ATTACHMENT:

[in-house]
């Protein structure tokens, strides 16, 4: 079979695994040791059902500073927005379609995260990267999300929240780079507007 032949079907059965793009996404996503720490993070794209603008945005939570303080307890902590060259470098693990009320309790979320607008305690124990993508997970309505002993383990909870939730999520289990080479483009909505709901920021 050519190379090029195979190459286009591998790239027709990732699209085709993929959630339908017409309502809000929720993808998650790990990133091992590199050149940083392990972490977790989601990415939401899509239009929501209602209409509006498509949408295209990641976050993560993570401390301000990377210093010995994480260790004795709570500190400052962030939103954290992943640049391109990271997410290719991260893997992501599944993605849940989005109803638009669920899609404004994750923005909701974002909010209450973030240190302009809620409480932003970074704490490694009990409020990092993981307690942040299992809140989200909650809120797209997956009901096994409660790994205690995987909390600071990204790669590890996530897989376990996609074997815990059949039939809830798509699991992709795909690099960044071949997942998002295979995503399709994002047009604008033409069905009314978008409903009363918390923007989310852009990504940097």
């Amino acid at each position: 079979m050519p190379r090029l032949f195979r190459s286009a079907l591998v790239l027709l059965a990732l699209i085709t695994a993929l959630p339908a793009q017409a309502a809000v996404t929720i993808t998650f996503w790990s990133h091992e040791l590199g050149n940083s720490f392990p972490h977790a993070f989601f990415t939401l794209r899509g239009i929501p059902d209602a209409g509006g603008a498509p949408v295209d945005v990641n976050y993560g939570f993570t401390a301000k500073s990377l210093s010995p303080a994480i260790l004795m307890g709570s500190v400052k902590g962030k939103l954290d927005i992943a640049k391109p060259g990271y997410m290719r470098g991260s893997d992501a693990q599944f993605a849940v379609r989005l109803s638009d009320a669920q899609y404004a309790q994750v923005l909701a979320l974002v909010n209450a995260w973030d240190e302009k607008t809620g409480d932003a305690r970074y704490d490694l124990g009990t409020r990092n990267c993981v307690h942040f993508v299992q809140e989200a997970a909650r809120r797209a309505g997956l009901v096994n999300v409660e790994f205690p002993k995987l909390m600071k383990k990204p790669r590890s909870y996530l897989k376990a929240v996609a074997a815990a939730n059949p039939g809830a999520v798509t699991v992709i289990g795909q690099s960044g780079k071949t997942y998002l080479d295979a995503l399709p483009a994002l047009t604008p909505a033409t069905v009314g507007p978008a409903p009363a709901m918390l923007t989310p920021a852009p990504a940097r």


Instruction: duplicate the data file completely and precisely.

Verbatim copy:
[in-house]
């Protein structure tokens, strides 16, 4: 079979695994040791059902500073927005379609995260990267999300929240780079507007 032949079907059965793009996404996503720490993070794209603008945005939570303080307890902590060259470098693990009320309790979320607008305690124990993508997970309505002993383990909870939730999520289990080479483009909505709901920021 050519190379090029195979190459286009591998790239027709990732699209085709993929959630339908017409309502809000929720993808998650790990990133091992590199050149940083392990972490977790989601990415939401899509239009929501209602209409509006498509949408295209990641976050993560993570401390301000990377210093010995994480260790004795709570500190400052962030939103954290992943640049391109990271997410290719991260893997992501599944993605849940989005109803638009669920899609404004994750923005909701974002909010209450973030240190302009809620409480932003970074704490490694009990409020990092993981307690942040299992809140989200909650809120797209997956009901096994409660790994205690995987909390600071990204790669590890996530897989376990996609074997815990059949039939809830798509699991992709795909690099960044071949997942998002295979995503399709994002047009604008033409069905009314978008409903009363918390923007989310852009990504940097």
């Amino acid at each position: 079979m050519p190379r090029l032949f195979r190459s286009a079907l591998v790239l027709l059965a990732l699209i085709t695994a993929l959630p339908a793009q017409a309502a809000v996404t929720i993808t998650f996503w790990s990133h091992e040791l590199g050149n940083s720490f392990p972490h977790a993070f989601f990415t939401l794209r899509g239009i929501p059902d209602a209409g509006g603008a498509p949408v295209d945005v990641n976050y993560g939570f993570t401390a301000k500073s990377l210093s010995p303080a994480i260790l004795m307890g709570s500190v400052k902590g962030k939103l954290d927005i992943a640049k391109p060259g990271y997410m290719r470098g991260s893997d992501a693990q599944f993605a849940v379609r989005l109803s638009d009320a669920q899609y404004a309790q994750v923005l909701a979320l974002v909010n209450a995260w973030d240190e302009k607008t809620g409480d932003a305690r970074y704490d490694l124990g009990t409020r990092n990267c993981v307690h942040f993508v299992q809140e989200a997970a909650r809120r797209a309505g997956l009901v096994n999300v409660e790994f205690p002993k995987l909390m600071k383990k990204p790669r590890s909870y996530l897989k376990a929240v996609a074997a815990a939730n059949p039939g809830a999520v798509t699991v992709i289990g795909q690099s960044g780079k071949t997942y998002l080479d295979a995503l399709p483009a994002l047009t604008p909505a033409t069905v009314g507007p978008a409903p009363a709901m918390l923007t989310p920021a852009p990504a940097r």